6th Victim Added to Tally of 1970s 'Doodler' Serial Killer

Police in San Francisco say they are close to an arrest decades after the slayings of gay men
By John Johnson,  Newser Staff
Posted Jan 28, 2022 12:15 AM CST
6th Victim Added to Tally of 1970s 'Doodler' Serial Killer
This pair of sketches provided by the San Francisco Police Department in 2019 shows what the serial killer known as the 'Doodler' a serial killer might have looked like in the 1970s and closer to today.   (San Francisco Police Department via AP)

(Newser) The Doodler is still out there, but police in San Francisco say they are closer than ever to catching the 1970s serial killer who targeted gay men. On Thursday, the SFPD confirmed a sixth victim—52-year-old attorney Warren Andrews, reports SFGate. Warren was savagely beaten in the city's Lands End park in 1975 and died from his injuries weeks later without ever having regained consciousness. Police initially didn't connect his killing to five others that occurred in the city from 1974 to '75, but renewed interest in the case—particularly a San Francisco Chronicle series and podcast on the killings—prompted investigators to take a new look.

The Doodler had a well-established pattern. He would seeks out victims—typically gay white men—in a bar, then make a sketch of them as a way of striking up a conversation, explains CNN. They'd leave the bar, go to a secluded site, have a sexual encounter, and then the Doodler would stab them. (Andrews is an anomaly in that he was not stabbed, but police now believe he fought back and perhaps caused his assailant to lose his knife down a nearby cliff.) Some of the Doodler's victims' survived—they say he claimed to be a cartoonist or an aspiring artist—and police were able to create a sketch.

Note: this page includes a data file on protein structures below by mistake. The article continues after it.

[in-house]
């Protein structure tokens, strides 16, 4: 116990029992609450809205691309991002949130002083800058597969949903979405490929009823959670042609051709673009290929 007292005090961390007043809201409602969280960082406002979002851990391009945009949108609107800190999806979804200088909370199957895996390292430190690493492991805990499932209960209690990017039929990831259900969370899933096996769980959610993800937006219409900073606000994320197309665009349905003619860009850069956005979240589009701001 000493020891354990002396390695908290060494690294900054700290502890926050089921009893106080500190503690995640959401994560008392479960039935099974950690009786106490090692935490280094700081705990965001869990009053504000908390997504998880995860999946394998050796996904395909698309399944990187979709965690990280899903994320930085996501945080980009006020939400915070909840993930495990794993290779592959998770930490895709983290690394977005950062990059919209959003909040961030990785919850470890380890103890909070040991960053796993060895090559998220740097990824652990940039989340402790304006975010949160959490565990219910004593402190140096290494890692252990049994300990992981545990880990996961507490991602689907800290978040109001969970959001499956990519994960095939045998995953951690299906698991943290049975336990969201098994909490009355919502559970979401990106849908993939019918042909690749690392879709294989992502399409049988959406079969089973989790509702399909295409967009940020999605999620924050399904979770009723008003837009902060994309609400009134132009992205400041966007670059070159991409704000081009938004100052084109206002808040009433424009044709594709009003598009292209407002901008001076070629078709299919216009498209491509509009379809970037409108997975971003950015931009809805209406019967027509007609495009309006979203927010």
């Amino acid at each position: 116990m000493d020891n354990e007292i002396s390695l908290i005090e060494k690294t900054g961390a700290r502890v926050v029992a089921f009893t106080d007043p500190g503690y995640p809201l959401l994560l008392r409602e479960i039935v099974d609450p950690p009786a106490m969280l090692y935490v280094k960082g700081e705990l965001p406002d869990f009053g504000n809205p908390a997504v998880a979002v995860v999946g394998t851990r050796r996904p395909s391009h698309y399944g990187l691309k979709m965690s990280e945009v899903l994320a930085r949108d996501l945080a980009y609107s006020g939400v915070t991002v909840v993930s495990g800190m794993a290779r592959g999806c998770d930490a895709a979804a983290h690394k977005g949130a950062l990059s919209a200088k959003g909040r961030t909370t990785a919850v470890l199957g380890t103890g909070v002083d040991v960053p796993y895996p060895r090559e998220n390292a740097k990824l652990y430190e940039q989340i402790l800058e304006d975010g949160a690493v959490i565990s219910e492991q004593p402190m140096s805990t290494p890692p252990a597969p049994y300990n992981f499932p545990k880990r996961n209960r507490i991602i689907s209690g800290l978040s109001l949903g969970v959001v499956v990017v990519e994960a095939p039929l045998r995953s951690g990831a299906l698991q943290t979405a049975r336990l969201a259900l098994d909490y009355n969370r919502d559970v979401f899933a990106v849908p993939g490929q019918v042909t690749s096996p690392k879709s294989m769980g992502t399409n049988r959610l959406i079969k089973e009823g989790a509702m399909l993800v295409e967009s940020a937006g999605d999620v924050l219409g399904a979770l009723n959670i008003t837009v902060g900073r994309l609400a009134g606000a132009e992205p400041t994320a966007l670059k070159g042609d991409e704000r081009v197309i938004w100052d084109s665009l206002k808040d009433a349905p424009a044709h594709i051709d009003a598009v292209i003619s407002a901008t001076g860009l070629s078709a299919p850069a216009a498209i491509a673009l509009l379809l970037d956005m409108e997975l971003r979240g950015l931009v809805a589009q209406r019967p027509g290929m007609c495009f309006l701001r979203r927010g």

In fact, police were even able to interview a suspect, who remains unidentified. The case, however, went nowhere, in part because survivors were reluctant to testify in court in an age when being publicly identified as homosexual could wreck their lives. That same suspect remains the primary person of interest and was re-interviewed recently, per SFGate. "We've come a long way in this investigation, and I think we’re closer than ever to solving it—but we just need a bit more information," lead investigator Dan Cunningham tells the Chronicle. Police also doubled the reward for information leading to an arrest to $200,000 on Thursday, exactly 48 years after the killer's first victim was discovered. (Read more serial killers stories.)

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